Recently the supremely popular dating app, Tinder, has premiered a new pay to play version creatively called, Tinder Plus, which will come with a variety of new features such as an unlimited number of likes which will not be offered on the freebie version. The analysts at Morgan Stanley have predicted that only 5-6% of Tinder users will pay for the new app and they are absolutely right. No one wants to pay for a hook-up, especially women.
Let’s step outside of the digital world for a minute and inside a roadside diner along a very hectic highway. The waiter seats you immediately which surprises you as there was a long line already ahead of you. You’re on a paleo diet so you want to make a few substitutions on the menu. All the waiter says is sure with a bright sincere smile. Also he informs you that the beer is as bottomless as the coffee if you want to cheat on your diet just a little bit.
Against the cushiony upholstery, you wonder how in the world did you came across such heaven until the food comes. It’s shit. That’s exactly what the experience of Tinder Plus projects to be. While Tinder puts faith into good service providing profits, they should have a think about improving the quality of what they are serving. Women will think of the penis pictures and then question who pays for porn anymore.
What Tinder wants women to pay for is the chance to “rewind” a swipe so if you accidentally swiped left on a blue-eye stunner then you can bring him back for a like. Also Tinder is offering a “passport” that allows you to swipe in other countries so if you want a tour guide for the business meeting or for that sales convention overseas then you can start swiping in the upcoming destination.
Those features certainly are not bad ideas and actually improve the app’s convenience but none of these abilities allows women to shift through the terrible content of constant threesome initiators and the normal type of douchebag. How about a reliability meter? A measure of how reliable this guy will be in meeting you on time or even at all would be a bonus. Also a crazy-hot scale ala How I Meet Your Mother would be sublime so women could acutely gauge how much is worth to cope with crazy antics.
In one unexpected crazy-hot experience, I eagerly stepped out to meet a stunningly hot guy at a Belgian beer bar where he was already sat around two other women and a male friend. The numbers were quite suspicious and rightfully so since crazy-hot Tinder guy was trying to decide which one of us were going to be the hook-up by attempting to make out with each of us. Did I forget to mention that he was Mormon?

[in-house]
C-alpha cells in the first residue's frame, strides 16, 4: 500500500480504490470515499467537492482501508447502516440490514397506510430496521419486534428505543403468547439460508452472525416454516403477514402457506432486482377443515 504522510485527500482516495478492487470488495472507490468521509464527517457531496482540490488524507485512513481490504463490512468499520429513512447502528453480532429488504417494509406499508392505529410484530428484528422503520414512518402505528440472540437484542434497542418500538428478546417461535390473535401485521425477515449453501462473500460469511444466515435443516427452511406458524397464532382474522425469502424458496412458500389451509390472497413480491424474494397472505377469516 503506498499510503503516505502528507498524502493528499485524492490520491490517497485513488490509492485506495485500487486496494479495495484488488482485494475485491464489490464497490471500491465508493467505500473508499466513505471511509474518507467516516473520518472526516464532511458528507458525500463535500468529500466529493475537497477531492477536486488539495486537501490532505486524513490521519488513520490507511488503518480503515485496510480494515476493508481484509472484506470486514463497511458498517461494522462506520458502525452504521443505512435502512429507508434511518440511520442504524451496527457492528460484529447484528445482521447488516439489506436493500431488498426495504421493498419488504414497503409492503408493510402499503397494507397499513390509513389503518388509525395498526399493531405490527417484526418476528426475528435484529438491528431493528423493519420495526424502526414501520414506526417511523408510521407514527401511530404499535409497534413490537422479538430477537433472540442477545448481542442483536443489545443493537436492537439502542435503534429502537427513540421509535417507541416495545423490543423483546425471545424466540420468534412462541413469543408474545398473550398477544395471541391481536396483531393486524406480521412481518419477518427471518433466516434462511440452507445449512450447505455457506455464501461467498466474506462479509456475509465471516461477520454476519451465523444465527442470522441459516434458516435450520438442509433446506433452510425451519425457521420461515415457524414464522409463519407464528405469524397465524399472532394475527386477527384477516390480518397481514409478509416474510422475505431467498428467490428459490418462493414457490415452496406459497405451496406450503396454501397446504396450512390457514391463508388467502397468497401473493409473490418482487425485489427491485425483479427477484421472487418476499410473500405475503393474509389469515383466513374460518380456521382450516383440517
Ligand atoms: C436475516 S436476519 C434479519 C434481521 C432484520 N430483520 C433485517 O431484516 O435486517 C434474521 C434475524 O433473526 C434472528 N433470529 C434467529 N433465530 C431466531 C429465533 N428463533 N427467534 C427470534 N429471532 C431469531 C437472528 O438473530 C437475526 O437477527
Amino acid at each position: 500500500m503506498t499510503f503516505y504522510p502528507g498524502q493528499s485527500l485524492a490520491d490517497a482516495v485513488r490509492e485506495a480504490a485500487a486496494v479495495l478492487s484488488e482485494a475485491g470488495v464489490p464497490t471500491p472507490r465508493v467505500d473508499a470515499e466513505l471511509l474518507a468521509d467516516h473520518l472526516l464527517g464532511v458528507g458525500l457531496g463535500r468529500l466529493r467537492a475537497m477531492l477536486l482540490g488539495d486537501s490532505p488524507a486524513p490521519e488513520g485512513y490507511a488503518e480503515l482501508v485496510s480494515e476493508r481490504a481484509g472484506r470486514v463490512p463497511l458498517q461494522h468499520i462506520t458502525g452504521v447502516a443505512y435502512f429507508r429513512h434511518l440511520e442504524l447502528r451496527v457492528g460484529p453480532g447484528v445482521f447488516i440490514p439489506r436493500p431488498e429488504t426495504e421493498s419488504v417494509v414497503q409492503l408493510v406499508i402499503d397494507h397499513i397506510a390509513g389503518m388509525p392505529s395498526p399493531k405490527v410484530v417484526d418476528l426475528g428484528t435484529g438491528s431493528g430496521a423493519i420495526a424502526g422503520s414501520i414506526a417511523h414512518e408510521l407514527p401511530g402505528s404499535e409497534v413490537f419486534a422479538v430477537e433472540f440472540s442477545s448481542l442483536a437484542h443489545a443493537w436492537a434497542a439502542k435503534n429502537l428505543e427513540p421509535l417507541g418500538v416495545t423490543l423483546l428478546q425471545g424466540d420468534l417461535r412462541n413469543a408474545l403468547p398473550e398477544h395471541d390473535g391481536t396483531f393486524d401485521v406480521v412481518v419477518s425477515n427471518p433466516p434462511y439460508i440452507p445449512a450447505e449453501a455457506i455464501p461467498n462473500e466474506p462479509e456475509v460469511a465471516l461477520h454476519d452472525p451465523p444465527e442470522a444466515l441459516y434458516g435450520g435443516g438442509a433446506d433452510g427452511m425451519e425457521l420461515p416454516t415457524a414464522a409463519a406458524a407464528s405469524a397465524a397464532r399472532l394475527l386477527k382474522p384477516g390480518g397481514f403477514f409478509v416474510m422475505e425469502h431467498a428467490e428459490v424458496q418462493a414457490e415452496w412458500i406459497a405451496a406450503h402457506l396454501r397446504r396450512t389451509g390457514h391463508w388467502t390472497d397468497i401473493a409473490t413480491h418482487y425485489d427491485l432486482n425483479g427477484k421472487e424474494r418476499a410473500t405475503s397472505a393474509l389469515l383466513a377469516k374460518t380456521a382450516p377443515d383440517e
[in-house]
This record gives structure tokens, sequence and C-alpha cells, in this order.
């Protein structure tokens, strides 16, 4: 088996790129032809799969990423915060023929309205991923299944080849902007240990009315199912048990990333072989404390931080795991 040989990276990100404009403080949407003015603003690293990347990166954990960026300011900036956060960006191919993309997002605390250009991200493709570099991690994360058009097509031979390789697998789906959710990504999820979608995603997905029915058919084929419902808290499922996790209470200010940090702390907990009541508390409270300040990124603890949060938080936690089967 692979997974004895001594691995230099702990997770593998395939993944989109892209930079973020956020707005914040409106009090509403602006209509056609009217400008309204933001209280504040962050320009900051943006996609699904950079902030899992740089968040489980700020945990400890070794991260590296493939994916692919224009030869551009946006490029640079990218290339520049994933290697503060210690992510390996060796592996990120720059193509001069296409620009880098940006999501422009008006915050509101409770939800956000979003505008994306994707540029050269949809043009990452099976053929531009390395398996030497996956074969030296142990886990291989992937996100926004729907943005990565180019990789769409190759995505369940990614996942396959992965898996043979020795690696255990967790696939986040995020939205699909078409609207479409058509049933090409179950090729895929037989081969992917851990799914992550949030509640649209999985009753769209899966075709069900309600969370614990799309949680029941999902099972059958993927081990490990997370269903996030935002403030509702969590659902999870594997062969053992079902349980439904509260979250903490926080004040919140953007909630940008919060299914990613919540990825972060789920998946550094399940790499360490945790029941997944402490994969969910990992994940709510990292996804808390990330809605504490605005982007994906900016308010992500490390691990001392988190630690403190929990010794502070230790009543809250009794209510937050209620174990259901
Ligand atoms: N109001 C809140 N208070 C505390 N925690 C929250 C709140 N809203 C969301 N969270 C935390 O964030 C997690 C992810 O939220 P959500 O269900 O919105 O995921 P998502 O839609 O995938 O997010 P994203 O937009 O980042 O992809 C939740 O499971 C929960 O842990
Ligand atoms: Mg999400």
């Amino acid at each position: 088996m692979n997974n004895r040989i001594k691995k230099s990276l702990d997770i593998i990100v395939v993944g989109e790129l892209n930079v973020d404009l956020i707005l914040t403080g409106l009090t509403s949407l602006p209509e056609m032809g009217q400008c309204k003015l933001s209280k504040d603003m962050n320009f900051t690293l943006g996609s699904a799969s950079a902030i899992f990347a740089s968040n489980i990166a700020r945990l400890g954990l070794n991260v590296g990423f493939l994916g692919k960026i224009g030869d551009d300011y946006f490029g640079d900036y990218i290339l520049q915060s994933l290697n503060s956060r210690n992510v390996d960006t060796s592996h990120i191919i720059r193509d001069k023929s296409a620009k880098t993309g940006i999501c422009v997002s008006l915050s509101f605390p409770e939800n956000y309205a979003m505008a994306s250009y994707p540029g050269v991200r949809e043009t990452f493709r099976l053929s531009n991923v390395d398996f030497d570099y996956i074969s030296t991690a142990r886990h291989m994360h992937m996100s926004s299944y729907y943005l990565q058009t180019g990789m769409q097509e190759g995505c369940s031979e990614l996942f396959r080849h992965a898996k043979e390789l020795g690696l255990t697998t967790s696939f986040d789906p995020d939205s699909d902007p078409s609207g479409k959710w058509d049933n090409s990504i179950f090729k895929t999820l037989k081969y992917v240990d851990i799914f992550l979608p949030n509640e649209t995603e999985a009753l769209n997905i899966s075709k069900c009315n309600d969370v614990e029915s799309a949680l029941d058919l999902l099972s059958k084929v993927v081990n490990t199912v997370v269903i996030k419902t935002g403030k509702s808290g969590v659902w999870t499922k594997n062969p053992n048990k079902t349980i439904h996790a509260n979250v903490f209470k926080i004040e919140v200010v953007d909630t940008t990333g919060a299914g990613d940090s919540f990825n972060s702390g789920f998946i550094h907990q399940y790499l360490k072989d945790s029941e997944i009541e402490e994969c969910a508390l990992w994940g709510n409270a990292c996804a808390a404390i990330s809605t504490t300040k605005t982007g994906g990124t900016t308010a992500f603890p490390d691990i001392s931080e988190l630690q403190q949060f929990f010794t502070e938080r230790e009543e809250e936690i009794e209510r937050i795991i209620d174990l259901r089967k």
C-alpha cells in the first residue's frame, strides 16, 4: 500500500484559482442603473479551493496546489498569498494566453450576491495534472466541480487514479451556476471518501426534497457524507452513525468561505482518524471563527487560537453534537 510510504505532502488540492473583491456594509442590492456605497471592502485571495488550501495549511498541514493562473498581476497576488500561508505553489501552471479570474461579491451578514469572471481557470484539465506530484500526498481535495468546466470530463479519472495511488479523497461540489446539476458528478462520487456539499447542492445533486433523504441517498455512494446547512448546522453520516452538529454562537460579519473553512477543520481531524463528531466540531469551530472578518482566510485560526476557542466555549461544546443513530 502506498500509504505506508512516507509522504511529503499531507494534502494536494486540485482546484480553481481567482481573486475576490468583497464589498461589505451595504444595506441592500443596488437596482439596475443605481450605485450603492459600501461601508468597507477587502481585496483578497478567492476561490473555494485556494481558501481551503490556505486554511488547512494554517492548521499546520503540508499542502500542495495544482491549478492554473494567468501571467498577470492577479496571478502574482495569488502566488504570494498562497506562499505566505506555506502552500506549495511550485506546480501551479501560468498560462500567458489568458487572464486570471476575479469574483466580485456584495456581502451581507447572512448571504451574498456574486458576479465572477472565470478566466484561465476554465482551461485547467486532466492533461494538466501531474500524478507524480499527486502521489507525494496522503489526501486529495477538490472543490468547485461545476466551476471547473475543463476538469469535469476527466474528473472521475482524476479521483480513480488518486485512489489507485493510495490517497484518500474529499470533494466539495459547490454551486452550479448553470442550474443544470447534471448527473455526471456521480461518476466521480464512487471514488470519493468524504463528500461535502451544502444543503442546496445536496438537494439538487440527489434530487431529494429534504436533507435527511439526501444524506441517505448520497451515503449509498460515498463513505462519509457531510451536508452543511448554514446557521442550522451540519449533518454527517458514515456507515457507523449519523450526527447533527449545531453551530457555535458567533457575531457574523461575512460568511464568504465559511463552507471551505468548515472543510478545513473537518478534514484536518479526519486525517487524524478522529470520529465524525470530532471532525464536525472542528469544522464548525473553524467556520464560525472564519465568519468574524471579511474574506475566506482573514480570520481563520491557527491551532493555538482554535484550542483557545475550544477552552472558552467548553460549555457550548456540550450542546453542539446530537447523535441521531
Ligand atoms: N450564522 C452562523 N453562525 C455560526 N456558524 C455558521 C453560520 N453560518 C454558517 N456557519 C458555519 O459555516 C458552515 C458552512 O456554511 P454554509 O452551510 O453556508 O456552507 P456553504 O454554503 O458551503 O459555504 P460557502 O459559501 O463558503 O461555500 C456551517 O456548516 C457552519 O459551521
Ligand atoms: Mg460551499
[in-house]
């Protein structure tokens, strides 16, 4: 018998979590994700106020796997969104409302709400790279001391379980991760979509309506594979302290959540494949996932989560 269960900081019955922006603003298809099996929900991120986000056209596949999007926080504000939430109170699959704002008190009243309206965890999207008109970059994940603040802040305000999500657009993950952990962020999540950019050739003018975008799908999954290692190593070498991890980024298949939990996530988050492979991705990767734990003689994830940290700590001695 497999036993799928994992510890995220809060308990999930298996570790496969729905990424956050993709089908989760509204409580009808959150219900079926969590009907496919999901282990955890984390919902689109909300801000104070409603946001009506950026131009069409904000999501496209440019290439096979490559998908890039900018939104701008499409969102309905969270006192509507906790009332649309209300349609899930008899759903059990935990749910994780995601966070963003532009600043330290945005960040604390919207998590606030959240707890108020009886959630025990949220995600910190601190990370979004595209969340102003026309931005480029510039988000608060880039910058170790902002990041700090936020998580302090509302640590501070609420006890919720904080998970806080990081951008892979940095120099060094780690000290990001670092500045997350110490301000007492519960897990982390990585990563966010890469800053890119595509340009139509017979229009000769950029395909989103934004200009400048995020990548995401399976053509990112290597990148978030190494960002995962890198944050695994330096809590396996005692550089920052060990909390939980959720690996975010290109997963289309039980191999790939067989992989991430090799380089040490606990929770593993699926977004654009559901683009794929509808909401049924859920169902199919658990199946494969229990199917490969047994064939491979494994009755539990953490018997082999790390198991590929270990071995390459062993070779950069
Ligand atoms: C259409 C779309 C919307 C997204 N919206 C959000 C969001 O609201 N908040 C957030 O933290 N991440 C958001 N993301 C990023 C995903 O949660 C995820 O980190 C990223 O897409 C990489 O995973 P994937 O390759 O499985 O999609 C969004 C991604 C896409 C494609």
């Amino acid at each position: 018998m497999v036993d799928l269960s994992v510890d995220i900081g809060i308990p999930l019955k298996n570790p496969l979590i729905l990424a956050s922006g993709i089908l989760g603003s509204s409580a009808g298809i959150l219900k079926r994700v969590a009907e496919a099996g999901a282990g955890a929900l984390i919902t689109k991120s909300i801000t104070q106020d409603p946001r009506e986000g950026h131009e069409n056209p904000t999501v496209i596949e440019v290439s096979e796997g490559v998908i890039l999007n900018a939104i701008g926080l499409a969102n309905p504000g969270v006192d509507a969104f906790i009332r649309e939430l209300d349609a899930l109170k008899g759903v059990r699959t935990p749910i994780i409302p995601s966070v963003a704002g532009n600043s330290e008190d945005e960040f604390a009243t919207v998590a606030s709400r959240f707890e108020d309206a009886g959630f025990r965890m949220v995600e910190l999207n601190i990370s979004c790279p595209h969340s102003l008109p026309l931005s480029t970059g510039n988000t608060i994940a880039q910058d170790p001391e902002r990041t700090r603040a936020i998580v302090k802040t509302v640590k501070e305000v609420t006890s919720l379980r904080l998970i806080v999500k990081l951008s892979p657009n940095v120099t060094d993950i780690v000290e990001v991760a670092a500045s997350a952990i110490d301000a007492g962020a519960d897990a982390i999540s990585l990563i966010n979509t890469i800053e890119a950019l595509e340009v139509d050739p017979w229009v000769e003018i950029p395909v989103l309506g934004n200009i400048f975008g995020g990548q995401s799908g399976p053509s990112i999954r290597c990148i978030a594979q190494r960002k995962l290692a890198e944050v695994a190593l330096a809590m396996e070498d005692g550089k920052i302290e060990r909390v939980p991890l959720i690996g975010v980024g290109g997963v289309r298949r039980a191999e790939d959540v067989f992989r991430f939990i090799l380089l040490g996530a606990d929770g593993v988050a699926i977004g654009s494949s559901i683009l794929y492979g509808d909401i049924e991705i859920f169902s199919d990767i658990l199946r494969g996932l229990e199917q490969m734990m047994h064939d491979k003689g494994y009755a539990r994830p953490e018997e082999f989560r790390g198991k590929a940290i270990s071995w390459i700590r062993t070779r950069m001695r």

Okcupid, Tinder’s precursor, used to require users to answer a series of questions pertaining to a wide quirky range of topics such as reactions to nuclear disaster, daily hygiene habits and desire to have children. These questions were fun to read and you could rank them in order of personal importance. It wasn’t quite as succinct as a crazy-hot scale but it gave a good hint at what you might be getting into to.
Tinder requires nothing except a Facebook profile. The only personality insight is what can be gleamed from photograph selections and if any Facebook page likes or friends are shared. In a small town having shared Facebook friends could be useful in knowing who to swipe left or who to swipe right, but in a widespread and 1,000+ Facebook friend metropolis, shared friends could be the same random at a party that you both just met once ever in life. It might interest women to pay for a glimmer of insight into another person’s perspective, beliefs, and values.
The woman over 30 whom Tinder wants to charge double, a $19.99 USD fee compared to the under 30’s $9.99 USD fee, grows weary of hook-ups. They’re fun if they’re free and easy but generally thirty-something ladies have completed their identity crises and accepted that a Friday night on the couch watching Netflix in yoga pants is much more exciting than being out for drinks in uncomfortable shoes waiting on some unknown stranger.
She wants a feature which will allow her to come home from a long day at her mid-career position to find someone special waiting to sit on that couch watching Netflix with her and to know he’ll be there tomorrow too because he’s not just a hook-up; he’s her husband. Have I broken all the rules of feminism by suggesting that women want to be cared for and respected in a committed relationship? Of course, it does not have to be marriage but for something stable and real, many women would pay their weight in gold.